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In recent years Las Vegas has been trying hard to make the transition from a seedy town of vices to that of a family entertainment Mecca. By broadening its appeal, non-gamblers are making the journey to Vegas in record numbers. Here are some of the hotels and what they have to offer guests in addition to gaming.
Las Vegas Hilton: Star Trek fans will definitely want to trek to the Hilton. Star Trek: The Experience is a completely unique. Part exhibit and part theme park, the idea was to replicate a portion of the Star Trek universe in a permanent setting, for all to enjoy. The attraction includes a ride, a restaurant, bar, a museum, a set of shops, a re-created promenade set and costumed actors.
The Voyage Through Space is much more than a ride, more like an immersive fantasy into the world of Star Trek. Guests are transported onto a Starship where they play out a 22-minute adventure culminating in a motion-controlled shuttle voyage. The museum collection features over 200 items such as props, costumes and special effects from all of the television series and movies. The five shops combined are considered the largest body of Star Trek memorabilia anywhere.
The Excalibur: A fantasy castle, the Excalibur theme is knights in shining armor and all things Medieval. King Arthur's Court never looked so colorful. The Excalibur puts on a battle between Merlin the Magician and a dragon in the evenings outside in the moat area. There's also a free show inside at the Court Jester's Stage, with jugglers and
magicians, running each day from 10 a.m. to 10 p.m. The "Tournament of Kings" jousting dinner show runs twice nightly. The all-new production features jousting, invading armies, dragons of course, fire-wizards and dinner. It's presented in their remodeled arena and runs indefinitely.
The Luxor: You can't miss this hotel, the only one shaped like a gigantic, black pyramid. Their Egyptian theme permeates every aspect of this property. Their "otherworldly attractions" allow you to explore the history of this ancient land in The Tomb and Museum of King Tutankhamun, a perfect replica of Howard Carter's famous discovery in 1922. In the Luxor's realistic motion theater you can enjoy a ride/attraction they call: In Search of the Obelisk. In another option, called Games of the Gods, you battle villains in a near virtual-reality setting. The Luxor also has it's own IMAX Theatre, featuring 3D movies.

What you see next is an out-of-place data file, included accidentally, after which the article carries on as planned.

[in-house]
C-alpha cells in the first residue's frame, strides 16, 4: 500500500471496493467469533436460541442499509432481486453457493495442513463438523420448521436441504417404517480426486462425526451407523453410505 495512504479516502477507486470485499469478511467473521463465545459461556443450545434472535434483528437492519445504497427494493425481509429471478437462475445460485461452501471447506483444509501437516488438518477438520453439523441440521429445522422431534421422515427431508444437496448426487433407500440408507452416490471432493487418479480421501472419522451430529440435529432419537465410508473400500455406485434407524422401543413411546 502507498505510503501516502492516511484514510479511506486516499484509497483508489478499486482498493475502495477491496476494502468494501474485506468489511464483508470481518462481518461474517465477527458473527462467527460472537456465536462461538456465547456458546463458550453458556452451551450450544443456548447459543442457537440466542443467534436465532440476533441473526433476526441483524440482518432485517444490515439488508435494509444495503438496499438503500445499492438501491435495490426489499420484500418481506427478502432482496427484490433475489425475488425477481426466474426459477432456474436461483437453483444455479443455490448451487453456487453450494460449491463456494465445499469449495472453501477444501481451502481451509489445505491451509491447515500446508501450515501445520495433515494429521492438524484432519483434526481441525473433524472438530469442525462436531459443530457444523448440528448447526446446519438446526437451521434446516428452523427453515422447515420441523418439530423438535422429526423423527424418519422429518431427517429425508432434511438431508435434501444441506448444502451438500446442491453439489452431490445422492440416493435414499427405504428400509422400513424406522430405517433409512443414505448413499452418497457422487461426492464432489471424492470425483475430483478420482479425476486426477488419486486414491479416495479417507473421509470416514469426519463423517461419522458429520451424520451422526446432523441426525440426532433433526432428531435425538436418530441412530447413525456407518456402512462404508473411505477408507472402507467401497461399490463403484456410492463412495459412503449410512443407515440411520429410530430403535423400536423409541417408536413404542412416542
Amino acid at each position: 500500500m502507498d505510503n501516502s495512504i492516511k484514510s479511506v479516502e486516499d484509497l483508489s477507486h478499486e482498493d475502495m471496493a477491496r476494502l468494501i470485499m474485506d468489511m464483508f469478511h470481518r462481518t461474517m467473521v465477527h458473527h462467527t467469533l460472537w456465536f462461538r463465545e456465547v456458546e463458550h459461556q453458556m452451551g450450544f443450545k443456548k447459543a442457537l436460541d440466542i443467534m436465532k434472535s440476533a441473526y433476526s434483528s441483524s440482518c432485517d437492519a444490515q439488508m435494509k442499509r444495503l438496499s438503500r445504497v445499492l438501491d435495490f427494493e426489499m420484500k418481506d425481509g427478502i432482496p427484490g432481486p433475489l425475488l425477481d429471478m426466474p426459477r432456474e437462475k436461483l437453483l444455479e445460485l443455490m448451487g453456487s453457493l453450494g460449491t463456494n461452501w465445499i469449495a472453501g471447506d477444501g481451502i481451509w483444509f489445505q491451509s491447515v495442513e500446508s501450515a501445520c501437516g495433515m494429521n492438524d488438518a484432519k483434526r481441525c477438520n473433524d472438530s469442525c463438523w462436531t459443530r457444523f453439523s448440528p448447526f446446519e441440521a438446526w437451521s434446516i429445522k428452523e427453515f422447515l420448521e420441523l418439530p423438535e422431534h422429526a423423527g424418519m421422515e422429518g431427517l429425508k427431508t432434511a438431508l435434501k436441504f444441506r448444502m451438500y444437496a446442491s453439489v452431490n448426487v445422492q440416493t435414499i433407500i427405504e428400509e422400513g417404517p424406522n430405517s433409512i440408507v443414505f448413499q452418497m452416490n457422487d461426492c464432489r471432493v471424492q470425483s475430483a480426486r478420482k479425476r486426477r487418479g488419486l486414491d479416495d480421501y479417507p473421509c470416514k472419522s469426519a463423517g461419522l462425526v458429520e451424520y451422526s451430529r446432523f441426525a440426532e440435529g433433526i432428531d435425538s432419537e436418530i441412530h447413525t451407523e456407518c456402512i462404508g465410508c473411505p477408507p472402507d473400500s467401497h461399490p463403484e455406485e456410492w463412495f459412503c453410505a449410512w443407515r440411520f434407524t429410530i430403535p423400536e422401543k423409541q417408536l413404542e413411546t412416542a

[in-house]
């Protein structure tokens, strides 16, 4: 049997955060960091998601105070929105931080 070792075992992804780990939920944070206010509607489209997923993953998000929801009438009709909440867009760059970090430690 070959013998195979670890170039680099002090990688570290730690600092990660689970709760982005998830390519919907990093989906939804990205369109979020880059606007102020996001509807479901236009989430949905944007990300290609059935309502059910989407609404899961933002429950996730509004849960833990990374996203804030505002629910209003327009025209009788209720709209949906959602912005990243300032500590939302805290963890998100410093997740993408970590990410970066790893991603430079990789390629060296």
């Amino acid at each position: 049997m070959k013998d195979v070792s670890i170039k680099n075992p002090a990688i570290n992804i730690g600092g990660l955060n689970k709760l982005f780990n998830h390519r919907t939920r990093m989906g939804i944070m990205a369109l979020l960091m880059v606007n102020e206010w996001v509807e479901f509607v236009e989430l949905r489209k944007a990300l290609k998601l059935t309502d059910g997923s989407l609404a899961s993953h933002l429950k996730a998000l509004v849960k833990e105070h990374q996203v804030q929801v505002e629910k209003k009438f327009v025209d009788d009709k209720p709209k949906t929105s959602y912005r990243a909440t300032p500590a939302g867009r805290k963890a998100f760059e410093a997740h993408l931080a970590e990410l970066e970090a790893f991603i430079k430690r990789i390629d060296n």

The Venetian: Capitalizing on the romance and allure of Venice, this hotel/casino transports visitors to another place and time through the recreation of Venice's famous landmarks, including St. Mark's Square, the Campanile Bell Tower, Doge's Palace, Rialto Bridge and the celebrated Bridge of Sighs. Singing gondoliers ply a waterway beside the
Grand Canal Shoppes. This hotel is also home to a branch of Madame Tussaud's Wax Gallery, featuring 100 exceptionally life-like wax figures.
The Venetian was built on the 63-acre site of the old Sands Hotel, the haunt of such well-known singers as Dean Martin and Frank Sinatra. Adjoining the 11-acre pool deck, modeled after a Venetian-style garden, is the Canyon Ranch spa. The Venetian is the first all-suites hotel on the Strip, and they plan to add another 3000 rooms in their second phase of construction, for a whopping total investment of $2.5 billion.
The Bellagio: This property differs from the norm by providing a classy elegance with its stately posh accommodations. You might say their theme is opulence, to the tenth degree. This much-talked-about creation was inspired by a village on the shores of Lake Como in northern Italy. An eight-acre lake shimmers in front of the 36-story hotel complete with a thousand, (who counted...?) fountains erupting into a blaze of colored lights. The emphasis inside is on marble, fine carpeting and fancy ceilings. Even the drinking fountains are gold-plated. Their shopping area boasts ritzy names like Tiffany and Armani.
Bellagio holds a note-worthy collection of original European and American works of art from the 19th and 20th centuries in the Gallery of Fine Art. Masters such as Matisse, Monet and Degas are all represented, with an estimated worth of $300 million.